We got school done (actually, it was the highlight of the day! Love that!) and chores done and napping done.

Since the day was going to be...unpleasant, at best, already, with a sick baby and no sleep, I decided to say "Yes!" when the other children asked if we could please switch out their clothing. The seasonal clothing switch is something I tend to dread, although it's never as bad as I anticipate. My oldest two offered to get the bins from the attic, and then everyone helped bring drawers downstairs and sort clothing and collect two large trash bags' worth to go to Goodwill.

And since the laundry was already going nonstop, we went ahead and washed the winter coats to get them stored away. It feels so good to have those out of here!

All of this ended up being done not a moment too soon. Today is in the upper 80's, which might as well be 180* when you handle warm, humid weather as well as we do (ahem). The combination of excessive heat and everyone's allergies kicking in due to the open windows means that hopefully tonight the A/C window units will be put in.

And no one has ralphed today!

I AM being militant about making all of the sniffly, sneezy, wheezy, hacking ones (that would be nine children, their father, their mother, and the dog) drink water water water. Everyone has a water bottle. We have races to see who can finish theirs first. So far, I am not winning.

We've tried the Benadryl route, which proved only minimally helpful. So now we're gathering other ammunition: Vitamin C and cod liver oil and probiotics, and I hope to pick up some dried elderberries to make elderberry syrup.

But even with all the, well, runniness around here, no one is slowing down. School was done by 10:30 this morning. The kitchen floor was mopped! Diapers were washed! Stories were read!

I need to remember this as we go to clean the bedrooms this afternoon. I need to remember that something did get accomplished today. Because of all the chores, BEDROOMS is the most defeating for me. I look at the mess, and I think, "Where did all this come from? Didn't we just deal with all of this last week? What did we get rid of last week? How can you possibly still have stuff that makes a mess?"

Although, I must admit, the hour after their rooms are cleaned is a sweet one. They play happily and contentedly on the clear floor, sounding like characters from someone else's story: "Yes, Sister, I would love to have you at my tea party!"

"Certainly, Brother, I have spare weapons over here!"

Only, I guess, sometimes this is part of our story, too. We work hard, we fight harder, and in the end we say, "Pull up a chair. I'll pour you a drink, and help yourself to a sword."

Tuesday, April 9, 2013

Stomaching Today

Today I will need to exercise an extra measure of grace.

It started much too early, today did. As I write, it's 5:30AM. I have been up for an hour and a half.

I know there are those for whom this is normal, this rising before the sun. It is not normal, nor welcome, for me.

Today started with the sound of our littlest one retching in her crib. I went to her room, picked her up, told my husband I needed a bowl for her, changed her diaper. Ten minutes later she was retching in our bed and on me. Bath for her, change my pajamas, listen to her jibber-jabber. Ten minutes later...rinse and repeat. Ad nauseum. Finally I just gave up and now she and I are set up in the family room. She was rocking with me but now seems happier on a towel on a folded-up quilt on the floor.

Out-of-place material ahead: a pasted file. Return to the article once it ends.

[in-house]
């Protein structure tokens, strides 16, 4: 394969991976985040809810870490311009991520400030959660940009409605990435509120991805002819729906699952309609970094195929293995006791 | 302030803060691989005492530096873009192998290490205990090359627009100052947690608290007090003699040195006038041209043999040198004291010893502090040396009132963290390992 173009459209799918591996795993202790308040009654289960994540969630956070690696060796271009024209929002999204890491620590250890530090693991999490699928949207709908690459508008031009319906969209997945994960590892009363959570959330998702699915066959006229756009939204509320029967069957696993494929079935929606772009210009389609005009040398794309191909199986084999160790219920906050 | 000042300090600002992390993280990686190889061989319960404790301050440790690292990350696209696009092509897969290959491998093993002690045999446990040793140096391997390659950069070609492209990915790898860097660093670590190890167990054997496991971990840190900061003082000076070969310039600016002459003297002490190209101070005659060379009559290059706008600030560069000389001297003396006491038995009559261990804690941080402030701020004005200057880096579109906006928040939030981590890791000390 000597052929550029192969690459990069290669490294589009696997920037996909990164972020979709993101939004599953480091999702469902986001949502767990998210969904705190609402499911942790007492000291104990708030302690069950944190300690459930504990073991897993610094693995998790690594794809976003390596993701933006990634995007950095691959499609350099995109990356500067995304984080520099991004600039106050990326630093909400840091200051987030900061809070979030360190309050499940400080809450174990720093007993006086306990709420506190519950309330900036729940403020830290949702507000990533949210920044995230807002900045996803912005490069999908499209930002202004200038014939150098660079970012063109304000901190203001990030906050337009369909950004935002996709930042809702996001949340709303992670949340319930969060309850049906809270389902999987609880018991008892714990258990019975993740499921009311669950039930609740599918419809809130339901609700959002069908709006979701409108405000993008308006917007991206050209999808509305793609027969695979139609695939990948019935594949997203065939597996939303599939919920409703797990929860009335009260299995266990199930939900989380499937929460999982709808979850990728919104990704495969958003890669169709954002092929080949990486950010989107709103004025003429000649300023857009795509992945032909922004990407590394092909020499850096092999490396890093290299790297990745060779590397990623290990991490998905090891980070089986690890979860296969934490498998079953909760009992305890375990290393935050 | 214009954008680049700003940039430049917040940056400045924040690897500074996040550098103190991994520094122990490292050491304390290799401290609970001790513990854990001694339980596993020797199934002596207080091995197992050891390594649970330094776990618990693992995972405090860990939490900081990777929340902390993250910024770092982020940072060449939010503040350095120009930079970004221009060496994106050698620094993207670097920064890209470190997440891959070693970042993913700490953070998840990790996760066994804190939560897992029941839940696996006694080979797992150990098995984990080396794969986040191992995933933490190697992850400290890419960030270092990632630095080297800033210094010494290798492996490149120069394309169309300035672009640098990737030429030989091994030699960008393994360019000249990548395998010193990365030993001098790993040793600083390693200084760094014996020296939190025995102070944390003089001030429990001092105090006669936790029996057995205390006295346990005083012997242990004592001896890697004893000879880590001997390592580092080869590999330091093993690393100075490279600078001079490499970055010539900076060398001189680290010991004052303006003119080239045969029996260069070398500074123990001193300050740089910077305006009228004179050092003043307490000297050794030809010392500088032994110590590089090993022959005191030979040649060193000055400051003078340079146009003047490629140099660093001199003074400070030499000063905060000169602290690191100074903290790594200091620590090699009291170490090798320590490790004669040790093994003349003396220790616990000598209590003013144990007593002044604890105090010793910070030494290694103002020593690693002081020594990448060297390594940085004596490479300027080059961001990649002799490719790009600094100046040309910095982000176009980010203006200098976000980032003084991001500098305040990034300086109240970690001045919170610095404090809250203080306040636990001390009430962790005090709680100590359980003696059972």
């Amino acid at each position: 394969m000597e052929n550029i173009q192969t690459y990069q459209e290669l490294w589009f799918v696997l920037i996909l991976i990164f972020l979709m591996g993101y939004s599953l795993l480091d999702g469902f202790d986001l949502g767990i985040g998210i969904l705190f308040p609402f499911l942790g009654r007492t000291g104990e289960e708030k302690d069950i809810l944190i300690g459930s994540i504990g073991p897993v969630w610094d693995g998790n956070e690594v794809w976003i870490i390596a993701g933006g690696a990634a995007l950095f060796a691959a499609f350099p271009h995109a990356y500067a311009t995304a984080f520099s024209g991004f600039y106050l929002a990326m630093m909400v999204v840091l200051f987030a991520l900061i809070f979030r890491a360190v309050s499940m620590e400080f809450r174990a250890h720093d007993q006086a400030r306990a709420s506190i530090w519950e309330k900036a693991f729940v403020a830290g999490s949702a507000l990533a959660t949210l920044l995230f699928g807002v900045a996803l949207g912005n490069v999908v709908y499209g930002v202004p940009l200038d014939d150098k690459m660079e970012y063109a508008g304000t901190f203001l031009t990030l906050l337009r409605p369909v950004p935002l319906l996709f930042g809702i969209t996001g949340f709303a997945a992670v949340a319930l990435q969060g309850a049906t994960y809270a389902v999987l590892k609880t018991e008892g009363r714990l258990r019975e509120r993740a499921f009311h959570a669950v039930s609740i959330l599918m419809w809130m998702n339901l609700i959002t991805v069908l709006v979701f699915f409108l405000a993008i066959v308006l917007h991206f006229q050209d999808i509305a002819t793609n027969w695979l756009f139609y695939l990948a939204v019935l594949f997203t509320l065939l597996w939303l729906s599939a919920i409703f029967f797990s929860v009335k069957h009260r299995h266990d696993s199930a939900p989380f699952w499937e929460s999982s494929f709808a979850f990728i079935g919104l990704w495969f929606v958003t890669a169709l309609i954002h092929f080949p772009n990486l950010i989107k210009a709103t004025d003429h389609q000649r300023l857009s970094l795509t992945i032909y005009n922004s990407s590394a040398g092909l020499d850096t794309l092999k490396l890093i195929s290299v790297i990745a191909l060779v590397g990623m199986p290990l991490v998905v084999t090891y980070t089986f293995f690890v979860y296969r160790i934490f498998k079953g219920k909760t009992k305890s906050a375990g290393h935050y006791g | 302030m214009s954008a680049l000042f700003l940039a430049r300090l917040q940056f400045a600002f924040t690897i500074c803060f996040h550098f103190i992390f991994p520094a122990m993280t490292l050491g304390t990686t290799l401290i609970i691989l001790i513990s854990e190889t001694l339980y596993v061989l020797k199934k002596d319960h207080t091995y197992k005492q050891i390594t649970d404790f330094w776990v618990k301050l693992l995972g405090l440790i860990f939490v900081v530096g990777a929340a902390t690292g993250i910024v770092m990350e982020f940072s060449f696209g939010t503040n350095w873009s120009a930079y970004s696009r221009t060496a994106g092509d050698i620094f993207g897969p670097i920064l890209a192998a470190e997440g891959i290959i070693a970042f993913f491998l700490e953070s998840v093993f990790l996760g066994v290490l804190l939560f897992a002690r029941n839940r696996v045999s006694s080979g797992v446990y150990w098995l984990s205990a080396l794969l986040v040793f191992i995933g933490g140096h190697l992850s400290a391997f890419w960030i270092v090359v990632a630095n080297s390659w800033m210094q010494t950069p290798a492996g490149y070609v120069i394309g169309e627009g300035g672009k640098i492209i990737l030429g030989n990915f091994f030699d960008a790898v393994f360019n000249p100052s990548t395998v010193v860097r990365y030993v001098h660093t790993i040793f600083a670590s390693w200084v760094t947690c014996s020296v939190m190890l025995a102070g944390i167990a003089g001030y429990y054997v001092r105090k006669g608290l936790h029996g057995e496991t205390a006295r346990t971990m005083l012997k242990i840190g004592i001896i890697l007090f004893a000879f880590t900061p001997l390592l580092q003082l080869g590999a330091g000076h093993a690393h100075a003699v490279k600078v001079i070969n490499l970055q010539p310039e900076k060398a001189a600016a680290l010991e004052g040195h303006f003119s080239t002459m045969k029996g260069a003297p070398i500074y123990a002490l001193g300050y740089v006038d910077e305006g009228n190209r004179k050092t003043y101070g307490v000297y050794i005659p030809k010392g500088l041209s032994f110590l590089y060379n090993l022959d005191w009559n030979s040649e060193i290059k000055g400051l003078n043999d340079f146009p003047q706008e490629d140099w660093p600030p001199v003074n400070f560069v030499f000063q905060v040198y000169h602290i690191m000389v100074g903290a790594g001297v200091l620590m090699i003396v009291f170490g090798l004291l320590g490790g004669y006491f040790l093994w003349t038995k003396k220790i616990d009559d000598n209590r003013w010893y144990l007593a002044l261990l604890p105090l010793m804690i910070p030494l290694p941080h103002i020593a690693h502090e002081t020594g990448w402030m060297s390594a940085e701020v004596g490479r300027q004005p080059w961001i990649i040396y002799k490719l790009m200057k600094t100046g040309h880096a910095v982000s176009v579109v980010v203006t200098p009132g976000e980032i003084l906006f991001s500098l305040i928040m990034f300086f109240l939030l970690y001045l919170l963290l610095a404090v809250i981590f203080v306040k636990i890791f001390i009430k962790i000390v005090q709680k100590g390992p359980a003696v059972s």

It's hard when someone this little (12 mos.) is sick. They don't give the usual signs that an older child gives, giving you time to grab the bowl. Her sign is very subtle right now -- she moves her head. I know that she's on a ten-minute cycle, so when I see that head move at ten minutes, I grab the bowl and sit her up.

I'm debating whether to give her some activated charcoal. Probably the answer is yes, but that involves finding it, and can I do that in ten minutes' time?

I've already moved the laundry over. There are her sheets to wash, and two changes of pajamas for me, and our sheets. There will be extra towels. And there's the regular laundry. I had grand plans of hanging clothes out to dry in the gorgeous spring weather we're finally having, but now I'm especially thankful for the dryer. I know I won't have the energy for hanging.

And that's where the extra measure of grace will need to come in. I tend to be overly critical of...everything...when I'm exhausted. The littlest messes set me off. And today being a Tuesday, which follows a Monday (Piano Day and Try-to-Recover-from-the-Weekend Day) in which we had other things to get done besides righting the house, there are already little messes. So as I can, after I rinse Ada's bowl every ten minutes and get her situated back on the quilt, I'm straightening those and trying to get things back in order for when the other kids get up.

I'll need to remember to speak softly and smile often over today's schoolwork. I know I very much set the tone for the children's day, and quite honestly I don't feel like doing much of any school. But I know there will be more mayhem and chaos if I don't, so we will do what we can and rest in that.

The gorgeous spring blossoms have brought with them their spring pollen. We have several here, my husband included, who are sneezing and coughing and wheezing their way through the day with blurry eyes. I'll need to be kind to them and gentle with their crankiness.

In the end, I think it's best to be honest with myself. Today will be a challenge. I handle things so poorly when I am exhausted. I need to acknowledge that up front and then move forward, slowly and carefully, leaning on the Lord's strength and letting His grace shine in my weakness.